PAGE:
Set an Accurate Asking Price
There are many factors that affect the ultimate selling price of your home. Before you put your house on the market, it's important to take all the factors described below into account and then set an appropriate asking price. Hitting the right price can have a huge effect on how fast your home sells. Homes that are overpriced may sit for months (or longer) without getting an offer, while accurately priced homes typically receive an offer in roughly a month, according to real estate website Zillow.com.
Your House Has Great Curb Appeal
The first view a potential buyer will get of your house will be from the street. If it’s a great view, the buyer is more likely to schedule a showing and make an offer. A well-manicured lawn, neatly trimmed trees and hedges, freshly painted shutters, and an appealing entry all boost your home’s curb appeal.
Related: 10 Things You Never Knew Your Real Estate Agent Can Do for You
It’s Not the Priciest House on the Block
If your home is valued at $500,000 but the other homes on the block are valued at less than $250,000, buyers may be reluctant to make an offer on your expensive house when the neighboring homes are so much cheaper. If, on the other hand, your house is the least expensive one on the street, just being surrounded by higher-dollar homes will boost its resale value.
The Schools Are Good
It’s one of the first things parents of school-age children consider when shopping for a new house—the quality of the local schools. Whether or not you have children, your home’s resale value will be better if it’s located in a highly rated school district.
Related: 12 Reasons Your Home Isn't Worth as Much as You Think
Amenities Are Nearby
Home buyers want the perfect house, but they also want it to be close to shopping, recreation, dining, and other amenities. If your house is located within a short driving distance of these desirable destinations—or better yet, within walking distance—its resale value will be higher.
The Neighborhood Is Safe
If most of the homes on your street have bars on their windows, potential buyers may be discouraged from making an offer on your house. Today’s home buyers are savvy and likely to consult sites such as NeighborhoodScout to determine if a home they like is in a safe neighborhood.
Related: 11 Awful Real Estate Photos—And How to Make Yours Great
The Neighborhood Is Quiet
At the end of the workday, most people want to come home to a quiet place where they can relax and unwind. Boisterous neighbors who party until the wee hours, commuter trains that run behind the house, or busy highways nearby with a constant sound of traffic can all reduce a home’s resale value.
The House Has Three Bedrooms and More Than One Bathroom
Homes with three or more bedrooms are considered “family friendly,” according to Realtor.com, and that makes them more likely to bring a higher price and sell more quickly. Also, having more than one bathroom is essential for families who are looking to avoid morning traffic jams as everyone is getting ready for the day.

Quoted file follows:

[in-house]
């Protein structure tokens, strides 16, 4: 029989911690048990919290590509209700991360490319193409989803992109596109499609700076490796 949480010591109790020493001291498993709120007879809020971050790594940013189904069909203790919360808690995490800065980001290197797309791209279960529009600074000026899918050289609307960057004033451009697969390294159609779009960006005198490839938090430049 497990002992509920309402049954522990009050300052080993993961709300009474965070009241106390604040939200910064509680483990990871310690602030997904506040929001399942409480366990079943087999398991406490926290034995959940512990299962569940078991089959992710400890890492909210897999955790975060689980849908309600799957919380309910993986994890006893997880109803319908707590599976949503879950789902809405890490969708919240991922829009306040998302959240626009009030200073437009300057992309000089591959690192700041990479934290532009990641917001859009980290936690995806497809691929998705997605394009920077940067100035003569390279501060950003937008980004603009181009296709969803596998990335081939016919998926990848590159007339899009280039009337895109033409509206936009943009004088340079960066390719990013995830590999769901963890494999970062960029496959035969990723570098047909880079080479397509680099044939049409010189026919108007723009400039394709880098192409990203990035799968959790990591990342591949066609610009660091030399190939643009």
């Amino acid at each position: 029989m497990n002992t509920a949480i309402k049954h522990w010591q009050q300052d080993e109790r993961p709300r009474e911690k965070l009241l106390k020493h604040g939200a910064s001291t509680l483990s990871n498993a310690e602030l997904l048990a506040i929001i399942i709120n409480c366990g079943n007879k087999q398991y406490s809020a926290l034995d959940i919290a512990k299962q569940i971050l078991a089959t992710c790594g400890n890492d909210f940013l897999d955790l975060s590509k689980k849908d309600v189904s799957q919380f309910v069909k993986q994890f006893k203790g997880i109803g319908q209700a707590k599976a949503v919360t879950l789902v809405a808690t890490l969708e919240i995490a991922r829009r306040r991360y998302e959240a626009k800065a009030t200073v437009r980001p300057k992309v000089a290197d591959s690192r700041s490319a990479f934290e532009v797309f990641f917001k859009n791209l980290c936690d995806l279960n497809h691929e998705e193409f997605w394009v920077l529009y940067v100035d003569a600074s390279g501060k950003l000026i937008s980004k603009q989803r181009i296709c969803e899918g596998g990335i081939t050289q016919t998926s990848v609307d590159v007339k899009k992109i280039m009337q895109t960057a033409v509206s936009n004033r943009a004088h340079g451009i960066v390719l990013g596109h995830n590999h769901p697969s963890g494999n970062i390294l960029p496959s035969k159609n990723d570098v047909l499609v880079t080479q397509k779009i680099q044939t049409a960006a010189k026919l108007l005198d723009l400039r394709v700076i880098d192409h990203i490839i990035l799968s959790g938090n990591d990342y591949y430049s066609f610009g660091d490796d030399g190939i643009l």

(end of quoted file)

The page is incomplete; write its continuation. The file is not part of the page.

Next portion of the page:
Related: 10 Tips to Master the Art of Low-Ball Real Estate Offers
The House Is in Good Shape
Home buyers are looking for houses that are turnkey ready, meaning they can move right in without having to worry about a leaky roof or faulty wiring. Homes with good roofs, airtight windows, sound HVAC systems, and reliable wiring and plumbing will have a better resale value than houses that require major repairs right off the bat.
Related: 12 Hidden Costs that Come with Selling a Home
Plenty of Storage Space
Today’s families accumulate more stuff than ever before, including automobiles, sports equipment, lawn and garden equipment, clothing, and cookware. Homes with large garages, plenty of built-in interior storage, and attics where people can stash all their loot are more appealing to buyers.
Few Homes Are on the Market
The less competition your house faces from other houses on the market, the more likely it will sell quickly. It’s all about supply and demand: When only a few houses are on the market, more potential buyers will be looking at yours, raising its resale value and reducing the chance of lowball offers.
The Neighborhood Is Restrictive
Restrictions aren’t always a bad thing. In fact, when it comes to a home’s resale value, they can be a great thing. Home buyers want the assurance that the value of their new home won’t be reduced by neighbors who slap up shoddy storage sheds or park broken-down cars in the street. If your neighborhood has a homeowners association (HOA) that restricts these types of things, your house will be more attractive to buyers.
The Lot Is Large
Large lots are enticing to home buyers who like to garden, entertain outdoors, or just put a bit of space between their home and the neighbors. On streets with cul-de-sacs, the large lots at the end of the road are valued higher than the small corner lots at the cross streets. The bigger the lot, the better the resale value.
The House Has Upgrades
In a development where most homes resemble each other on the outside, the little details on the inside will determine which ones have the best resale value. Upgrades such as quartz countertops, hardwood floors, and decorative molding will make your home more desirable to potential buyers.
Related: 10 Ways to Lower Your Property Taxes
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